The basic instruction format was the same as the IBM 709, a three-bit prefix, 15-bit decrement, three-bit tag, and 15-bit address. The prefix field specified the class of instruction. The decrement field often contained an immediate operand to modify the results of the operation, or was used to further define the instruction type. The three bits of the tag specified three index registers (seven in the 7094), the contents of which were subtracted from the address to produce an effective address. The address field contained either an address or an immediate operand.

Octal notation was used in documentation and programming; console displays lights and switches were grouped into three-bit fields for easy conversion to and from octal.


IBM 7090 operator's console at the NASA Ames Research Center in 1961, with two banks of IBM 729 magnetic tape drives. The card reader is in front of the man and woman at right.

The 7090 series featured a data channel architecture for input and output, a forerunner of modern direct memory access I/O. Up to eight data channels could be attached, with up to ten IBM 729 tape drives attached to each channel. The data channels had their own very limited set of operations called commands. These were used with tape (and later, disk) storage as well as card units and printers, and offered high performance for the time. Printing and punched card I/O, however, employed the same modified unit record equipment introduced with the 704 and was slow. It became common to use a less expensive IBM 1401 computer to read cards onto magnetic tape for transfer to the 7090/94. Output would be spooled onto tape and transferred to the 1401 for printing or card punching using its much faster peripherals, notably the IBM 1403 line printer. Later IBM introduced the 7094/7044 Direct Coupled System, using data channel to data channel communication, with the 7094 primarily performing computations and the 7044 performing I/O operations using its fast 1400-series peripherals.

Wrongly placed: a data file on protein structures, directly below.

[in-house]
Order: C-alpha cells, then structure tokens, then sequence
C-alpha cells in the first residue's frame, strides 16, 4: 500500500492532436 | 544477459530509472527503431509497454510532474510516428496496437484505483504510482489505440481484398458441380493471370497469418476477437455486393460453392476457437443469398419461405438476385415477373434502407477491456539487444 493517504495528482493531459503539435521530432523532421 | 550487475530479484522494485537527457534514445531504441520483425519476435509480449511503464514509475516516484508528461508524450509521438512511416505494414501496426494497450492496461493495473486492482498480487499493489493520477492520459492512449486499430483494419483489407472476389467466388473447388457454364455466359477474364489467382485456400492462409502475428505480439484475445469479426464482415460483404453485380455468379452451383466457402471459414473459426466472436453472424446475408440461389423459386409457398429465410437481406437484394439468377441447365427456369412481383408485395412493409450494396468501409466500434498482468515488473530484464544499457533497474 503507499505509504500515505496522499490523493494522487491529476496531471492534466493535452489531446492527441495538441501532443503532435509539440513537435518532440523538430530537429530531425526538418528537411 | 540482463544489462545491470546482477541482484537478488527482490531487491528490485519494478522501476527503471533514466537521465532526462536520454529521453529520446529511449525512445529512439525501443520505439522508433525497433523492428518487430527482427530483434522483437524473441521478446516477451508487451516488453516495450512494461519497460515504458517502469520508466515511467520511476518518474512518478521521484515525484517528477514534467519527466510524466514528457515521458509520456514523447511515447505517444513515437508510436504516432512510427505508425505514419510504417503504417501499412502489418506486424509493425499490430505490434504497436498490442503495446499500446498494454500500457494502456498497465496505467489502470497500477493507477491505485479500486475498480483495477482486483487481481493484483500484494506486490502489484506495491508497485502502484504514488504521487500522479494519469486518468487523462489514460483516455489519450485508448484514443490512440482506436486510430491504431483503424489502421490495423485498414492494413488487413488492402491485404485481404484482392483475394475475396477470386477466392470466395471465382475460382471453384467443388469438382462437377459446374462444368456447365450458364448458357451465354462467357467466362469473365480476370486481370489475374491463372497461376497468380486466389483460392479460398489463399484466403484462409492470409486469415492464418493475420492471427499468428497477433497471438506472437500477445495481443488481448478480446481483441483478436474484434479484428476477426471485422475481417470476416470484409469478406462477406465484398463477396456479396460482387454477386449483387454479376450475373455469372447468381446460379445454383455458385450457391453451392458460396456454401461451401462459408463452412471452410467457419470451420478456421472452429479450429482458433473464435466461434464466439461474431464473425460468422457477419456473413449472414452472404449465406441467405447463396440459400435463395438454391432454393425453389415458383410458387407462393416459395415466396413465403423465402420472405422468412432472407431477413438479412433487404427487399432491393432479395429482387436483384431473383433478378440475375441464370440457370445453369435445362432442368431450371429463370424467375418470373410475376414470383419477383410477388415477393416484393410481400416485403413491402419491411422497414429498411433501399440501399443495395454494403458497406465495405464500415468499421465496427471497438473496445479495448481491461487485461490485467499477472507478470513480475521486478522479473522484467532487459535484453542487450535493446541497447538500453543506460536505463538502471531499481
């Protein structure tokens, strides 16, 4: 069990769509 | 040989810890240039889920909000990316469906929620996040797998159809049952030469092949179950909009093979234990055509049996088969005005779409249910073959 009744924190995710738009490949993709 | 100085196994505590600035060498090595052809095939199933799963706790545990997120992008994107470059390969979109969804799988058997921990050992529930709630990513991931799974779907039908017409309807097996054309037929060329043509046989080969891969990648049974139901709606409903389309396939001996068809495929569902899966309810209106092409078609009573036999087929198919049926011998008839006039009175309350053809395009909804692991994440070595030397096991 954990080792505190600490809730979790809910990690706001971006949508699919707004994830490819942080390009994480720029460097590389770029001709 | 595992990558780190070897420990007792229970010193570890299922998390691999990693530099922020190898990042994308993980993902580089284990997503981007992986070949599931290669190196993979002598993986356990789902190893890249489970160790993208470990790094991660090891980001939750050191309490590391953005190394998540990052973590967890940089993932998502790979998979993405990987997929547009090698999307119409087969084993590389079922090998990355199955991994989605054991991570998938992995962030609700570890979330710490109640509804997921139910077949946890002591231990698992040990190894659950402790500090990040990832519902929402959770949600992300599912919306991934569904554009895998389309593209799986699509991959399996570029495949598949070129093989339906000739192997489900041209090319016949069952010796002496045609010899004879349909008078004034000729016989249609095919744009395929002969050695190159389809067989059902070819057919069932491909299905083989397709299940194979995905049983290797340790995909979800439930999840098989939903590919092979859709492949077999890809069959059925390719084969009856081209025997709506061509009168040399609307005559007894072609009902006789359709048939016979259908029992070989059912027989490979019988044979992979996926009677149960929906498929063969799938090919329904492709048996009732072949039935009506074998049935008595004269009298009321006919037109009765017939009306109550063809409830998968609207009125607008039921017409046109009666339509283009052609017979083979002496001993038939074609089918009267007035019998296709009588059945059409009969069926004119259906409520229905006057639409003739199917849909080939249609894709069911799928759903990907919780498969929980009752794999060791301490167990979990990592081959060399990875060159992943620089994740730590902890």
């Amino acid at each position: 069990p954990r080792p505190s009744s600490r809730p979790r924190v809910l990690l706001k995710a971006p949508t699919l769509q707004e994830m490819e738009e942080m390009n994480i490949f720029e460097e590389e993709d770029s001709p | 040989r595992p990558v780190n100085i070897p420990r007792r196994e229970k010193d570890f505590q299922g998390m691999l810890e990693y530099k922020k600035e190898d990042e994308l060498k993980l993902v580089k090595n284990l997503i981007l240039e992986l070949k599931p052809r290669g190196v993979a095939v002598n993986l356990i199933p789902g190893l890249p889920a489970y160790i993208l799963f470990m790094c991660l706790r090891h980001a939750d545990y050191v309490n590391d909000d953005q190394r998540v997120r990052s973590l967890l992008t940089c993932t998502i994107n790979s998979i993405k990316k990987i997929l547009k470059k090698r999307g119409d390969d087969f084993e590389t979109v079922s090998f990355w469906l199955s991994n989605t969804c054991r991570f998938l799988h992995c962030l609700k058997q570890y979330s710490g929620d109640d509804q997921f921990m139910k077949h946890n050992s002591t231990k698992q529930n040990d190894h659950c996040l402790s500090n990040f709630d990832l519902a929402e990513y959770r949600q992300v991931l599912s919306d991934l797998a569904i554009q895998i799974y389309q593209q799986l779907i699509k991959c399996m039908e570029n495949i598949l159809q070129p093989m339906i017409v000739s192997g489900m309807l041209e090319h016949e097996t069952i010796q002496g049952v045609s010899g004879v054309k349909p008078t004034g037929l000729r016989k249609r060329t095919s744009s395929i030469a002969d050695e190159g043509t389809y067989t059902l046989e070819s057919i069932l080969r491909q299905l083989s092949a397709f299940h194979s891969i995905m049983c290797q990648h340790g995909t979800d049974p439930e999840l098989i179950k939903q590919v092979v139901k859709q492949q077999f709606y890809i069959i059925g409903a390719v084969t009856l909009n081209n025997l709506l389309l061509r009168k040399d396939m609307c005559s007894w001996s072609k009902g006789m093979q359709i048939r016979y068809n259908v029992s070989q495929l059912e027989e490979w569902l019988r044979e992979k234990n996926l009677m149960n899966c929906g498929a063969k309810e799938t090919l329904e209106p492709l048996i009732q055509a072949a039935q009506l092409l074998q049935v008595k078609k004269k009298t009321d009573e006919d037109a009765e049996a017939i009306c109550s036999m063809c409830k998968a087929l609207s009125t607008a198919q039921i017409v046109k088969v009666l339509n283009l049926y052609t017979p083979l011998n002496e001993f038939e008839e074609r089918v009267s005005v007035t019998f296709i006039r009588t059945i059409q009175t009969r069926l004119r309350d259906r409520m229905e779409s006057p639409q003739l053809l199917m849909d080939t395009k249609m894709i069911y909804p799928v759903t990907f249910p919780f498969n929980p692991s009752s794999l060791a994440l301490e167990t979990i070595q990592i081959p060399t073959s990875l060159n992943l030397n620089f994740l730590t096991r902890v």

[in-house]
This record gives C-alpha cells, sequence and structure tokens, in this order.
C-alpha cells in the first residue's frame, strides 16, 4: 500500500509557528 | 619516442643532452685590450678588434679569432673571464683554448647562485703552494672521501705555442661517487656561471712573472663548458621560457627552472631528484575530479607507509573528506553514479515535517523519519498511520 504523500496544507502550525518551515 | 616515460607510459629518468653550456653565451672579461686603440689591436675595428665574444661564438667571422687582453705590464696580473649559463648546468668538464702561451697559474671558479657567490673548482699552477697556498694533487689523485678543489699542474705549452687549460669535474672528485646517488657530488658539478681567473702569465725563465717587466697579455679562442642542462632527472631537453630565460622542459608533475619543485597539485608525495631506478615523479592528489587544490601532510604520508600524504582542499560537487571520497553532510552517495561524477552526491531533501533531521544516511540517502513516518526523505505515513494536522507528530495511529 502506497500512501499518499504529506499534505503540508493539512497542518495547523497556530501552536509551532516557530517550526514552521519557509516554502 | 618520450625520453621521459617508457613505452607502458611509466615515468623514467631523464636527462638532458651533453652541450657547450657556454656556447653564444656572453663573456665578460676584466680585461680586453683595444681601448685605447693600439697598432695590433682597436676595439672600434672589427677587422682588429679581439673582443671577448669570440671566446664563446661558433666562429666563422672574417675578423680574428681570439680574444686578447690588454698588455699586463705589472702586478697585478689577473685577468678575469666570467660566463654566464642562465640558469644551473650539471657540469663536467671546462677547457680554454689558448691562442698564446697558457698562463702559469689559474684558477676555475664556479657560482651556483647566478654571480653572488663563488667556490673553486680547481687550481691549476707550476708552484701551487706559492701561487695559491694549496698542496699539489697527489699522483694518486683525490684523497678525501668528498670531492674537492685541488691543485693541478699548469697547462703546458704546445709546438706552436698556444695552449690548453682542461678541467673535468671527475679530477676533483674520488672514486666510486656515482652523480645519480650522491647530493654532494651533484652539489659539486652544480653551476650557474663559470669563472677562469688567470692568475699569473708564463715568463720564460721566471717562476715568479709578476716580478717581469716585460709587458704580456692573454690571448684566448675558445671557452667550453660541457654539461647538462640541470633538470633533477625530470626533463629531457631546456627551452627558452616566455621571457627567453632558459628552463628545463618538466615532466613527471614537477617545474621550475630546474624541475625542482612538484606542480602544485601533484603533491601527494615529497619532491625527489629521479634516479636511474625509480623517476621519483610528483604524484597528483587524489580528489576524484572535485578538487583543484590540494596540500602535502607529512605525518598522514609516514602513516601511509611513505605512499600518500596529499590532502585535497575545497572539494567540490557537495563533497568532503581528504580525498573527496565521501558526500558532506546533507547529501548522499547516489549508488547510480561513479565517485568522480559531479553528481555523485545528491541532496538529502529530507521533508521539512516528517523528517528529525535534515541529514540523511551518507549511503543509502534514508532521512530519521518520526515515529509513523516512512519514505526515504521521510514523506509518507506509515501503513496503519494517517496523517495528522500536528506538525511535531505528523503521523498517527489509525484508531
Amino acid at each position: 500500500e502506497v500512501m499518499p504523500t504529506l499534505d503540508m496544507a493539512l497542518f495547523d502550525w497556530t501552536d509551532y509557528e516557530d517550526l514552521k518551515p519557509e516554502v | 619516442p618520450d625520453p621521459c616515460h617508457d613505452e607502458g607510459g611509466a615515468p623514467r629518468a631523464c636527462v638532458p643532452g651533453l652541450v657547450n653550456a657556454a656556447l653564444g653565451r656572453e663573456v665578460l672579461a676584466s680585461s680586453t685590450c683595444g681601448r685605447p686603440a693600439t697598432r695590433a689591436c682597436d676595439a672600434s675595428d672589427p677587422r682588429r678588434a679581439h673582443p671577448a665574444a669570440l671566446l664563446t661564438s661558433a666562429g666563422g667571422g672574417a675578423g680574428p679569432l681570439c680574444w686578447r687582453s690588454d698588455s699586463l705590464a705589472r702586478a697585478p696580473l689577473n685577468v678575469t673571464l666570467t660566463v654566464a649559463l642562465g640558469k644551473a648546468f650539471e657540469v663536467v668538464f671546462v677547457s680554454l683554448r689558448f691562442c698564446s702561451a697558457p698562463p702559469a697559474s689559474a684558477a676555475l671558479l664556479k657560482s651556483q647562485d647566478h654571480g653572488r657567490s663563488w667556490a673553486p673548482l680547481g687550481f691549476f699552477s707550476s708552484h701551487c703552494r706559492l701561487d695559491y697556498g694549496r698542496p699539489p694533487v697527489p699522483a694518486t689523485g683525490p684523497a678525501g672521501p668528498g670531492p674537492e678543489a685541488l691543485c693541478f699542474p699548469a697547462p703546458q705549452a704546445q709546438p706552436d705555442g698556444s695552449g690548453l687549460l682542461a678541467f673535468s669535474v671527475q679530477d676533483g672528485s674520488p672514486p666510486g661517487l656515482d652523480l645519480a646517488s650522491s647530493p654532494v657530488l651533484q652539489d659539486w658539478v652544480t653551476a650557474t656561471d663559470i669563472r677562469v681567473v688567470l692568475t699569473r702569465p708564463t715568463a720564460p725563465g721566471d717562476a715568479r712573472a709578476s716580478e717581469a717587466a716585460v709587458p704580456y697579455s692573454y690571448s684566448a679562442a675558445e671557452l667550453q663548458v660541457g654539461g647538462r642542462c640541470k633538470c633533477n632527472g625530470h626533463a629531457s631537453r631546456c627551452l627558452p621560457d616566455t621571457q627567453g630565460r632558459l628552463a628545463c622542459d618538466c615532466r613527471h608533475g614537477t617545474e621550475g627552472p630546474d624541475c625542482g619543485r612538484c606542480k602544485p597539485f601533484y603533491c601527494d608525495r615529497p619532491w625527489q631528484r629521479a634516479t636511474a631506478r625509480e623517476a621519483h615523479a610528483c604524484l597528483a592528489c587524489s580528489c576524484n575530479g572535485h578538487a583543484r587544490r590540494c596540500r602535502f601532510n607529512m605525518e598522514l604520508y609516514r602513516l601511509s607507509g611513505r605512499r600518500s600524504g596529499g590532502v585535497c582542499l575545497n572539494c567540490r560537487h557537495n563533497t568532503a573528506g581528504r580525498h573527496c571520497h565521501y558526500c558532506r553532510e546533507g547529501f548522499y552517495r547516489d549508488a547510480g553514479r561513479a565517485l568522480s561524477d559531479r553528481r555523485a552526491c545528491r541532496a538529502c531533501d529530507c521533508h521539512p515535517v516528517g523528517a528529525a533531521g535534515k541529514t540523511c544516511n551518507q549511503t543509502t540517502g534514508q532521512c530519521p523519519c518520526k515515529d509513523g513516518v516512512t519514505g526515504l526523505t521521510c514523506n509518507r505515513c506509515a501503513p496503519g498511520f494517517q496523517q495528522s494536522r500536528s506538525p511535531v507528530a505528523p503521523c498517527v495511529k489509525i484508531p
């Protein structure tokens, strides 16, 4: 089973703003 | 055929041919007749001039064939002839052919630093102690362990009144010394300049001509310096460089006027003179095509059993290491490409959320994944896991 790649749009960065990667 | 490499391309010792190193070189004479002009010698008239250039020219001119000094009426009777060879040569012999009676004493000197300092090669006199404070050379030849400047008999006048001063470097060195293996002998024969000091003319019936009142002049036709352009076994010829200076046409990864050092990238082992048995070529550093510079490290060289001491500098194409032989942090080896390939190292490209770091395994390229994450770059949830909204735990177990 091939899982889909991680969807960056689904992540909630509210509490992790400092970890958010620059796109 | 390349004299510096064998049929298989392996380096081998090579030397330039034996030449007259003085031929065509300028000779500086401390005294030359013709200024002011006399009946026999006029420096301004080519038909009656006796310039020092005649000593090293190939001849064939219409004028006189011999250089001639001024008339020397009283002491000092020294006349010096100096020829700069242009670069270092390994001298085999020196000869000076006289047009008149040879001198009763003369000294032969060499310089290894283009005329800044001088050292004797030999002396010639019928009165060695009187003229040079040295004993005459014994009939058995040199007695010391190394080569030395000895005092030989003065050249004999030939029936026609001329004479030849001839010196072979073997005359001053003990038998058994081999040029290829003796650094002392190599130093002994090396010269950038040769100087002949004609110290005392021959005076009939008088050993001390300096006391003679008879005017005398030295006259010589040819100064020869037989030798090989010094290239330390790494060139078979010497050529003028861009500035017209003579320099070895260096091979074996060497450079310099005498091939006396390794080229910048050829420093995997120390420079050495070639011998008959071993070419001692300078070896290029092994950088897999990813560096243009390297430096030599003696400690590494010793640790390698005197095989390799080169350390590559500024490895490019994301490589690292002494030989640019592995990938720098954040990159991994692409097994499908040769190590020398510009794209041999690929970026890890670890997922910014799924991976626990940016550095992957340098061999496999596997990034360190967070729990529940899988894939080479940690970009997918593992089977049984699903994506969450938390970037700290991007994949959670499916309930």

The 7090 and 7094 machines were quite successful for their time, and had a wide variety of software provided for them by IBM. In addition, there was a very active user community within the user organization, SHARE.

IBSYS was a "heavy duty" production operating system with numerous subsystem and language support options, among them FORTRAN, COBOL, SORT/MERGE, the MAP assembler, and others.

FMS, the Fortran Monitor System, was a more lightweight but still very effective system optimized for batch FORTRAN and assembler programming. The assembler provided, FAP, (FORTRAN Assembly Program), was somewhat less complete than MAP, but provided excellent capabilities for the era. FMS also incorporated a considerably enhanced derivative of the FORTRAN compiler originally written for the 704 by Backus and his team.

Notable applications

Dual 7090s at NASA during Project Mercury.

See also


  1. Performance of future high-end computers by David Bailey Lawrence Berkeley National Laboratory report
  2. Pugh, Emerson W.; Johnson, Lyle R.; Palmer, John H. (1991). IBM's 360 and early 370 systems. MIT Press. p. 36. ISBN 0-262-16123-0.
  3. IBM 7094 Principles of Operation, p. 8
  5. 1 2 SMS DBZV: Two-Way AND, Type B
  6. 7090 Data Processing System
  7. SMS AA: Two-Way AND (current mode)
  8. Riley, Christopher; Campbell, Dallas (23 October 2012). "The maths that made Voyager possible". BBC News.
  9. Shanks, D.; Wrench, Jr., J. W. (1962). "Calculation of π to 100,000 decimals". Mathematics of Computation. American Mathematical Society. 16 (77): 76–99. doi:10.2307/2003813. JSTOR 2003813..
  10. Roger N. Shepard (December 1964). "Circularity in Judgements of Relative Pitch" (PDF). Journal of the Acoustical Society of America. 36 (12): 2346–53. doi:10.1121/1.1919362.

External links

Preceded by
World's most powerful computer
Succeeded by